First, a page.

*This piece is part of an ongoing short story*
You can read parts one through sixteen HERE!
Helena sits in the mint colored booth, dressed in a flannel plaid shirt and jeans that most women Mrs. Statton’s age would consider tights. She moves the straw around slowly through her vanilla shake and waits for what she knows is the inevitable question.
“So, how long have you liked reading?”
Helena’s brow instantly furrows. It’s not what she was expecting.
“The first day we met, you said Book Club would be social suicide for you. There’s a difference between that answer and simply saying you’re not into reading.”
Helena’s furrow turns to a blush.
“I dunno. I’ve always liked reading. Since I was little. Probably ever since I could, I guess.”
“I enjoy reading too. It gets me away from my real life crap.”
The word crap, coming from Mrs. Statton, surprises Helena yet again but she recovers quickly.
“Well, it’s probably not your idea of crap, but there’s definitely crap.”
Stephanie’s sip leaves a faint strawberry smear on her lower lip, which she licks away instinctively. She’s starting to perspire despite the cool air of the ice cream shop and hopes Helena can’t detect her discomfort.
“Speaking of crap, maybe we should discuss the essay you handed in to Mr. Crawford.”
“Oh, okay. So an F.”
Helena hangs her head, embarrassed at having put herself out there only to receive a failing grade. She should’ve known better. She did know better.
“God, no.” Again the counselor is bold, using language not common for school admin. Their eyes meet and Helena has to look away, realizing in the moment, that Mrs. Statton knows everything. Knows all her crap.
“It’s just,” Stephanie plays with her wobbly wedding ring. “When a student writes about something like that, it’s our responsibility to follow up on it.”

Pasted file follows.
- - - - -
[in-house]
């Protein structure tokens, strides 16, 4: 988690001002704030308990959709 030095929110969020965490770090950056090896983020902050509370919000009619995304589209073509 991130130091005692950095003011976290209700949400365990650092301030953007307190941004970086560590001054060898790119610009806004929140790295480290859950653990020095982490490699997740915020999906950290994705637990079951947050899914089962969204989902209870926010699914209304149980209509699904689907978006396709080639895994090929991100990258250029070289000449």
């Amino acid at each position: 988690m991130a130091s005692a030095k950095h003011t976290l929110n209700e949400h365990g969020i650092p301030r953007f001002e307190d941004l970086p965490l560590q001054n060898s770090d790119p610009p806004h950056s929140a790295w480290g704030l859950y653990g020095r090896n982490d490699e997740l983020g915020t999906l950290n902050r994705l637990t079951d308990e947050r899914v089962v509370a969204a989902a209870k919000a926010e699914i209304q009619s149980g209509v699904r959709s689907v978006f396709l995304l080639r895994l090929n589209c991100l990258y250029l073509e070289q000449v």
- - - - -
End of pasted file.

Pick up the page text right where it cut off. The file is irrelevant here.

“Our? Who else has read it?” Helena doesn’t have time to mask her panic-stricken face.
“Well, Mr. Crawford, of course. But when that type of material is passed to me, it’s my duty to bring it to Mr. Anass’ attention as well.”
Helena cringes and her hand flies up to her hair. She’s disliked Anass since shaking his sweaty, flimsy hand in front of the office that first day and has done everything possible to stay off his radar until this. She somehow hadn’t understood the big picture upon handing in her essay and sitting here now, she’s baffled by her own naiveté. Anger surfaces at having brought herself into the forefront, the opposite of where she likes to be.
“I’m sorry,” Stephanie starts to apologize, “I had to. But, I’ve told him I’ll deal with it from…” A shrill chime cuts her off mid-sentence.
“I have to go.” Her face looks pained. “I can drop you…actually, no, I think you should come with me.”
Helena has little choice but to follow behind her counselor, wondering why in the world she’d ever put pen to paper.
“Anyway,” says Stephanie, rushing to get to her car. “I have no choice but to bring your mother into the loop too, but I wanted to talk to you first.”
Her mother. Gladys is the one thing Helena had kept to herself. After all, that wasn’t her crap to tell.